Not mentioned in the options, however, are other ways to expand capacity. A virtually free way to buy more seats is through the Rail Plus program, which allows ORCA cardholders to reserve open seats on select Amtrak Cascades trains. So far, this is only available on the Sounder North corridor for a very limited number of trips. Cascades regularly has open seats, particularly during off-peak time periods. Expanding the program between Seattle and Tacoma would allow passengers to ride these trains for the normal ORCA cost at Tacoma (eventually Tacoma Dome Station), Tukwila, and King Street Station.
Sound Transit could also deploy diesel multiple units to run extra service between Lakewood and Tacoma Dome Station, where the transit agency already owns tracks, and eventually expand this DuPont for only the cost of equipment, storage, and operations instead of paying BNSF for more slots. Another option could be to through-routing to extend service toward Ballard and adding up to four new stations.
In the next few years, Sound Transit will be rolling out a variety of station access improvements, which should help more people access existing and future service. These include new walking, biking, and parking facilities for Kent, Auburn, Sumner, and Puyallup, which are due for completion by 2023. A total of 2,230 additional parking spaces will be spread across the four station locations.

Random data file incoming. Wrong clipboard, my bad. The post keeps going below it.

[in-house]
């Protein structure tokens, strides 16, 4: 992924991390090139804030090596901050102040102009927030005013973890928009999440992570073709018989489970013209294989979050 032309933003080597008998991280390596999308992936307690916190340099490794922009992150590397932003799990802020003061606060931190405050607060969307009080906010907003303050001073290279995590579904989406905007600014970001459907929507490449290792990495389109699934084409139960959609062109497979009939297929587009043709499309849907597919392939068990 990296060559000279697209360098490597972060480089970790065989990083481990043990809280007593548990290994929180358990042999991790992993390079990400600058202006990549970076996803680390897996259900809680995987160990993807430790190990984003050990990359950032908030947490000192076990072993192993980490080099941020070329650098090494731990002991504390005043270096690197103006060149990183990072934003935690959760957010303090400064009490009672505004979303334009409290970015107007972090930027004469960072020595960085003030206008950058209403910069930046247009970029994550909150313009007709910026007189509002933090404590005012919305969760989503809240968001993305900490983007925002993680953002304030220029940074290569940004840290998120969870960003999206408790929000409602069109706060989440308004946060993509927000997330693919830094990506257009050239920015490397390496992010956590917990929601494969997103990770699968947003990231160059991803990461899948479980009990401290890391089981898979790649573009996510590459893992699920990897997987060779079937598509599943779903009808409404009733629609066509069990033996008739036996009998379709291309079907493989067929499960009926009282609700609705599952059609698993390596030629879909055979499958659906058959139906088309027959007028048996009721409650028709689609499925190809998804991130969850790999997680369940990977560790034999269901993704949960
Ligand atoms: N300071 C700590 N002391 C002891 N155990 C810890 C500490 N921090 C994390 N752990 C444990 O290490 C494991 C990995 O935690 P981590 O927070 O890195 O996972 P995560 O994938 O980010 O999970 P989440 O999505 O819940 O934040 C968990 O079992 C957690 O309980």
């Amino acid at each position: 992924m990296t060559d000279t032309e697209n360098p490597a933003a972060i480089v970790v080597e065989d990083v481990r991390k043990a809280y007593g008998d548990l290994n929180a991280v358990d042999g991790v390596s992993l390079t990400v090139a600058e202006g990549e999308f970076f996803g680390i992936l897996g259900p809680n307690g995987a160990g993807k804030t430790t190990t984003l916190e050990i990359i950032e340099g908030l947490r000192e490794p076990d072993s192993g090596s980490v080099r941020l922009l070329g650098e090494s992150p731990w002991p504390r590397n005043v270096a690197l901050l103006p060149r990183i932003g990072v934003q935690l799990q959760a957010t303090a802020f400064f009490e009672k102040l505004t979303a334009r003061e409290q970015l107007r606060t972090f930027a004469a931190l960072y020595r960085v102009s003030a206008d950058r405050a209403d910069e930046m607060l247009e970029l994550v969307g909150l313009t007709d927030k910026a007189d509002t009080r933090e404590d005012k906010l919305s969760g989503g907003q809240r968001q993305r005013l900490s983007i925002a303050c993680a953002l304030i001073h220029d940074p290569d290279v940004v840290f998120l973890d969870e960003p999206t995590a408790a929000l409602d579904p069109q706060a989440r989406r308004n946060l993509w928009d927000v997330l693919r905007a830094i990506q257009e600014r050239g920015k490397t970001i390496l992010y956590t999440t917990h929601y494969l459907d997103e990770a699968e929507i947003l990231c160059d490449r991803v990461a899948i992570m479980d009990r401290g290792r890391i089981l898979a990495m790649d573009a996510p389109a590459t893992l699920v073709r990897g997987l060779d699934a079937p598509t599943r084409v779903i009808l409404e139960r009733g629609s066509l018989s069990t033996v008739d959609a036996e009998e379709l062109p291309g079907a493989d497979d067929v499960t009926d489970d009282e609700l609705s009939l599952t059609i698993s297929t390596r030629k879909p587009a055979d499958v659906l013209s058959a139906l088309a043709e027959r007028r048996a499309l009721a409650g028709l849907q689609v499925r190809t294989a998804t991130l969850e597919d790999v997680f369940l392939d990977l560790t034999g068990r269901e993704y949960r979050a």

An online survey for priorities in capital investments for the Sounder South commuter line is open through the end of today.
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Stephen is a professional urban planner in Puget Sound with a passion for sustainable, livable, and diverse cities. He is especially interested in how policies, regulations, and programs can promote positive outcomes for communities. With stints in great cities like Bellingham and Cork, Stephen currently lives in Seattle. He primarily covers land use and transportation issues and has been with The Urbanist since 2014.